United Auto Workers union blamed for hindering U.S. manufacturing

Article by Christian Andrei, on January 2, 2012

The UAW is “the real problem,” said former U.S. House Speaker Newt Gingrich when he was asked who should be blamed for the departure of jobs from the country. Gingrich was at a campaign stop recently in Des Moines, Iowa. Gingrich, who is about to weather his first test on Jan. 3 in Iowa as a candidate for the Republican presidential nomination, cited the automotive industry as an example.

He pointed out that nonunion plants such as BMW, Mercedes, Honda, and Nissan are part of a “very vibrant auto industry.” The hourly workers of General Motors Co., Ford Motor Co. and Chrysler Group LLC (which is controlled by Fiat SpA) are represented by the UAW. Gingrich was at a Rotary Club breakfast meeting when he said that the problem is centered on work rules rather than on hourly cost.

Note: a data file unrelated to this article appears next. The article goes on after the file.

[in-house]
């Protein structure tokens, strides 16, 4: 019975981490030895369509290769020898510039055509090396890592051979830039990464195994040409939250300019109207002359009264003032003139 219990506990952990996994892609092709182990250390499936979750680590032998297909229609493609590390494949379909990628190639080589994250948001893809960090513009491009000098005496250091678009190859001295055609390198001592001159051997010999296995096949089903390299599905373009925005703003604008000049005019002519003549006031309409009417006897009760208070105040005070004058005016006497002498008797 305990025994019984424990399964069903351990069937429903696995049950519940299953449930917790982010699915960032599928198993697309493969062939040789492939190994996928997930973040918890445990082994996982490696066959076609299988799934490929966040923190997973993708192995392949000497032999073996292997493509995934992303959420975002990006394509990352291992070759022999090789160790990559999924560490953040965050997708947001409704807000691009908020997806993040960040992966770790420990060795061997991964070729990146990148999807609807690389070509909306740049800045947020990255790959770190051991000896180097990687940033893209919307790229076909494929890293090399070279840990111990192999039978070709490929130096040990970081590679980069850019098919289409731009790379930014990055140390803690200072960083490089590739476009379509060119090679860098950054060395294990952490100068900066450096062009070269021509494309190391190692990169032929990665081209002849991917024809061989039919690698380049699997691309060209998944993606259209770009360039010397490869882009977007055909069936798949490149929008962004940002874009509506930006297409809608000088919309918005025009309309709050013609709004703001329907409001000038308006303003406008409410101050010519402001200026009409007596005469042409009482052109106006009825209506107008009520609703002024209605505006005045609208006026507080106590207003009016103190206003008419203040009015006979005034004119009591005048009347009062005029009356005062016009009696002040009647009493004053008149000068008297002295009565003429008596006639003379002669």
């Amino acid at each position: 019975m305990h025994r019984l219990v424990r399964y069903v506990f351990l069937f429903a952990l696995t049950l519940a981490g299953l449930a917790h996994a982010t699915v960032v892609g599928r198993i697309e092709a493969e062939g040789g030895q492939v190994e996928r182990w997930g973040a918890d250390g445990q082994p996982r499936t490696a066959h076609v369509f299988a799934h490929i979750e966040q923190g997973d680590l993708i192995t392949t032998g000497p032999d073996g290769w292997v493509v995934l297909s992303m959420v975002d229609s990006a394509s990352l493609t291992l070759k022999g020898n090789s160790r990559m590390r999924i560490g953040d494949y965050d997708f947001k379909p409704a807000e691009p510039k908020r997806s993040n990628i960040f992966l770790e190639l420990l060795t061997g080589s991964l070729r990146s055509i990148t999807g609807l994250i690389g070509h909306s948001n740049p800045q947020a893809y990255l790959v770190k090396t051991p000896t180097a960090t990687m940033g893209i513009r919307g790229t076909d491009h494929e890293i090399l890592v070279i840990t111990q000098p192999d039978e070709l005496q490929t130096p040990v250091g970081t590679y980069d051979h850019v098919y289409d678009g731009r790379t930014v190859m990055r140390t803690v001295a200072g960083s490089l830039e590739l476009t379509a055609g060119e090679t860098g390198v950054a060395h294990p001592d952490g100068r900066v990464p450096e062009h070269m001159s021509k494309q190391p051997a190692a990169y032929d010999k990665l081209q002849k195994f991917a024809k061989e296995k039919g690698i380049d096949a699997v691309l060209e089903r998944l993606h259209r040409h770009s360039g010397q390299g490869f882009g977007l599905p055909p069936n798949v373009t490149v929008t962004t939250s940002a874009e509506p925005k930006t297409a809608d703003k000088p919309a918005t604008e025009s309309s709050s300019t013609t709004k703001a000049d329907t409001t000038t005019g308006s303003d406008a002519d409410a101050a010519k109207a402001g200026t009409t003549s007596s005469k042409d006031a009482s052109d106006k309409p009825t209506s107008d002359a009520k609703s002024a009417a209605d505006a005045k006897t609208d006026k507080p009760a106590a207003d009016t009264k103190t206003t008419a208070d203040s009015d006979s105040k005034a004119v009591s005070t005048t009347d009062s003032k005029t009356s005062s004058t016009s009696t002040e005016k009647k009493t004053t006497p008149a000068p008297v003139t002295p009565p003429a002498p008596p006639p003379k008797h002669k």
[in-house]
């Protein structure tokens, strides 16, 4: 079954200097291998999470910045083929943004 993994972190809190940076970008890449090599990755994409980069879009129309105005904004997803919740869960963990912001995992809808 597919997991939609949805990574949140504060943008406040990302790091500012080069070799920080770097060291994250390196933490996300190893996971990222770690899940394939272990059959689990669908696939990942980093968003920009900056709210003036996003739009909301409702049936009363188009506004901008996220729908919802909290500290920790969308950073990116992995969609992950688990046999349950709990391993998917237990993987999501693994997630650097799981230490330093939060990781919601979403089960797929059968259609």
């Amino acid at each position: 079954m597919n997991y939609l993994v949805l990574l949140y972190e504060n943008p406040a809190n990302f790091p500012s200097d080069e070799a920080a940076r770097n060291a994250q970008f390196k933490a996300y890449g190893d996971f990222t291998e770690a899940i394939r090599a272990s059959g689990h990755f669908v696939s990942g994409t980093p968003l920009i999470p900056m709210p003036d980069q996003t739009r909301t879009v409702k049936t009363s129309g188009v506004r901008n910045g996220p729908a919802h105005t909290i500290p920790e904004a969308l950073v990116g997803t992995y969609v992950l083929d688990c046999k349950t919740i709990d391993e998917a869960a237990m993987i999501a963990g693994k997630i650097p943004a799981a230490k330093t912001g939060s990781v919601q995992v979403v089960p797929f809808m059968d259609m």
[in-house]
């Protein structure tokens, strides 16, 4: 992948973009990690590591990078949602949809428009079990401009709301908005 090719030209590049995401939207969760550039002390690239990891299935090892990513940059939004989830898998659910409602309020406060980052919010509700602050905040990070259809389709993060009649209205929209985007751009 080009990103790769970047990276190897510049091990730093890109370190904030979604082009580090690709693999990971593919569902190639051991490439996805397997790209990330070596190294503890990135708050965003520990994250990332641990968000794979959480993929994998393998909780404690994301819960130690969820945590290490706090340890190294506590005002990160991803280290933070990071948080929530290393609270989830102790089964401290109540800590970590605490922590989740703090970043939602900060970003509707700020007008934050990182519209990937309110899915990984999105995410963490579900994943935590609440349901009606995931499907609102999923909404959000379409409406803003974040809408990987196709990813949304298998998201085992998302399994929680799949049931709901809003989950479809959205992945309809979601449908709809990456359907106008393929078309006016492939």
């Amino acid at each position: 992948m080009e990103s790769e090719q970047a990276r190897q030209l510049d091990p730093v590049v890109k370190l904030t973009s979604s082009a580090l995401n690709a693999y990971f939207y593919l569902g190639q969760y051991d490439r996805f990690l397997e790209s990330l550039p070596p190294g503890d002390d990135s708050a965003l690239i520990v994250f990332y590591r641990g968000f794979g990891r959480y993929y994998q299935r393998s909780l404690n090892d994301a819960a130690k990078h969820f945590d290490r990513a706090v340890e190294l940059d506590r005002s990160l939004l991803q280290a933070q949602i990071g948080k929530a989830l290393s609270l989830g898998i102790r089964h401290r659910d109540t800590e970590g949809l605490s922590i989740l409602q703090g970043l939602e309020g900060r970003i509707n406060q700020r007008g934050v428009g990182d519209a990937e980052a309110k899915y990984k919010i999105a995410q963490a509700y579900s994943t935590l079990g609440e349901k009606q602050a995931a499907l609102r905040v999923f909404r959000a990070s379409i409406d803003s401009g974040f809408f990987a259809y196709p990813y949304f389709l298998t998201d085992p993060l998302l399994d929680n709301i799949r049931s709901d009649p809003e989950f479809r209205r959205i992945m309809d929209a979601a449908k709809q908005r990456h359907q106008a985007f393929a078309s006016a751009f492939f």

He added that “continuous improvement” isn’t possible if the companies can’t be permitted to “constantly modify and improve." Based in Munich, BMW produces cars and sport-utility vehicles in South Carolina. Meanwhile, Daimler AG builds Mercedes-Benz units in Alabama. Honda Motor Co. operates plants in Ohio, Indiana and Alabama. Nissan Motor Co. runs assembly plants in Tennessee and Mississippi. [source: Bloomberg]

Topics: uaw, united states

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